5. Orsmond GI, Kuo HY, Seltzer MM. Siblings of individuals with an autism spectrum disorder : Sibling relationships and wellbeing in adolescence and adulthood. Autism ;2009 (Jan) ;13(1):59-80.

We investigated sibling relationships and wellbeing in adolescents and adults with a sibling with an autism spectrum disorder (ASD). Adolescents engaged in more shared activities than did adults. Adolescents reported greater social support, greater use of emotion-focused coping strategies, and less use of problem-focused coping than adults. In adulthood, females with a sister with ASD reported the most positive affect in the sibling relationship and men with a sister with ASD the least. Adolescents engaged in more shared activities and reported more positive affect in their sibling relationship when their sibling with ASD had fewer behavior problems ; greater use of problem-focused coping buffered the negative effects of behavior problems on sibling engagement. For adults, more shared activities were observed when the sibling with ASD was younger in age and had fewer behavior problems ; greater positive affect in sibling relationships was predicted by greater parental support.

6. Schultz ST. Response to the Letter by Cox and McDowell : Association of Paracetamol/Acetaminophen Use and Autism. Autism ;2009 (Jan) ;13(1):124-125.

7. Shu BC. Quality of life of family caregivers of children with autism : The mother’s perspective. Autism ;2009 (Jan) ;13(1):81-91.

The purpose of this study was to explore the relationship between the quality of life (QOL) and feeling of mothers of a child with autism. The QOL instrument was also used. A total of 104 participants completed all questionnaires, which included the Taiwan version of the WHOQOL-BREF. A final robust parsimonious structural model showed a positive correlation between the four domains of QOL. Mother’s feeling was positively related to the physical and psychological domains. History of chronic disease was negatively related to mother’s feeling and the physical domain. Religion was negatively correlated with the psychological and environmental domains. The study provided evidence that the WHOQOL-BREF is an adequate and appropriate instrument in the assessment of caregivers of children with autism in Taiwan. Mother’s feeling, history of chronic disease and religion were related to QOL in these mothers of children with autism.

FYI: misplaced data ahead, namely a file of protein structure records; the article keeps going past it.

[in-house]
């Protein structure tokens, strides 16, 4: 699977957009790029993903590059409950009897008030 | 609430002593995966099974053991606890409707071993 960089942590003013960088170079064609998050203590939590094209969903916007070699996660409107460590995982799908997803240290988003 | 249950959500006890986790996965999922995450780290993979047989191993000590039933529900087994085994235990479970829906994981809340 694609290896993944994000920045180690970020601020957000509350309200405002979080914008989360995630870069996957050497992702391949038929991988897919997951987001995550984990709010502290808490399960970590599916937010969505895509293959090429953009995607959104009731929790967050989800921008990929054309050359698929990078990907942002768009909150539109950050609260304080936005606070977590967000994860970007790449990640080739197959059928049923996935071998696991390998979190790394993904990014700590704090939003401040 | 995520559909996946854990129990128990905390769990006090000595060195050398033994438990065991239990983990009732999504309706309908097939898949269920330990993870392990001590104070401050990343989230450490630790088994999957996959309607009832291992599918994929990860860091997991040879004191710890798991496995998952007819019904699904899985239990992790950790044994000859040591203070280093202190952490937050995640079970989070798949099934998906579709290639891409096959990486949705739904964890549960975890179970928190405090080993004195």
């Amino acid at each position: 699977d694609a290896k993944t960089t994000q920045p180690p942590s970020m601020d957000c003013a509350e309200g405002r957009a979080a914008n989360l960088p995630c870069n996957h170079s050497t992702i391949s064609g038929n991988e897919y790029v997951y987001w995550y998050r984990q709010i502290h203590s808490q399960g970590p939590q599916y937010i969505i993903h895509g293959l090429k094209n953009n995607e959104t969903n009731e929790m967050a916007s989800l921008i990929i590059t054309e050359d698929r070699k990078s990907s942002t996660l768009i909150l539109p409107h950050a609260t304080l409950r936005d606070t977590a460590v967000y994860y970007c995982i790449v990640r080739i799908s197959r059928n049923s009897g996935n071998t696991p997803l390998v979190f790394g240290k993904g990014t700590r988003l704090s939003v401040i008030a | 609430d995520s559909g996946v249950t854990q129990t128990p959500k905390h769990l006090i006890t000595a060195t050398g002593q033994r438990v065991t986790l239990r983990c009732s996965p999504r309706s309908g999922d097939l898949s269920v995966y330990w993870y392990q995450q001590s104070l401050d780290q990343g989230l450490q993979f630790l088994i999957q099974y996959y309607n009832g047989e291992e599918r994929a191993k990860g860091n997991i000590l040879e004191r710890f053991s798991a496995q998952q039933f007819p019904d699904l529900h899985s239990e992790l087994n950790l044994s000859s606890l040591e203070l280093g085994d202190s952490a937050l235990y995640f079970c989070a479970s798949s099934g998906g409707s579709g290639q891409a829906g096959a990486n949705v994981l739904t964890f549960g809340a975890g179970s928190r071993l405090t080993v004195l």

8. Vismara LA, Colombi C, Rogers SJ. Can one hour per week of therapy lead to lasting changes in young children with autism ? Autism ;2009 (Jan) ;13(1):93-115.

Deficits in attention, communication, imitation, and play skills reduce opportunities for children with autism to learn from natural interactive experiences that occur throughout the day. These developmental delays are already present by the time these children reach the toddler period. The current study provided a brief 12 week, 1 hour per week, individualized parent-child education program to eight toddlers newly diagnosed with autism. Parents learned to implement naturalistic therapeutic techniques from the Early Start Denver Model, which fuses developmental- and relationship-based approaches with Applied Behavior Analysis into their ongoing family routines and parent-child play activities. Results demonstrated that parents acquired the strategies by the fifth to sixth hour and children demonstrated sustained change and growth in social communication behaviors. Findings are discussed in relation to providing parents with the necessary tools to engage, communicate with, and teach their young children with autism beginning immediately after the diagnosis.

9. Yildiz S, Aktas S, Uzun G. Hyperbaric oxygen therapy in autism : is there evidence ? Undersea Hyperb Med ;2008 (Nov-Dec) ;35(6):453-455.

10. Zandt F, Prior M, Kyrios M. Similarities and differences between children and adolescents with autism spectrum disorder and those with obsessive compulsive disorder : Executive functioning and repetitive behaviour. Autism ;2009 (Jan) ;13(1):43-57.

In order to examine hypothesized underlying neurocognitive processes in repetitive behaviour, children and adolescents (7-16 years) with autism spectrum disorder (ASD) and obsessive compulsive disorder (OCD) were compared on a range of executive function (EF) measures. Performance on neuropsychological tests assessing executive functioning showed a trend for children with ASD to perform poorly on tasks requiring generation of multiple responses, while children with OCD tended to demonstrate impairments on a task requiring inhibition. Parental ratings on a questionnaire measure of EF indicated impairments in both groups relative to controls. Relationships between questionnaire and performance measures of EF were generally weak. There was some limited support for a relationship between EF and repetitive behaviour, but effects tended to be small and variable across groups and measures.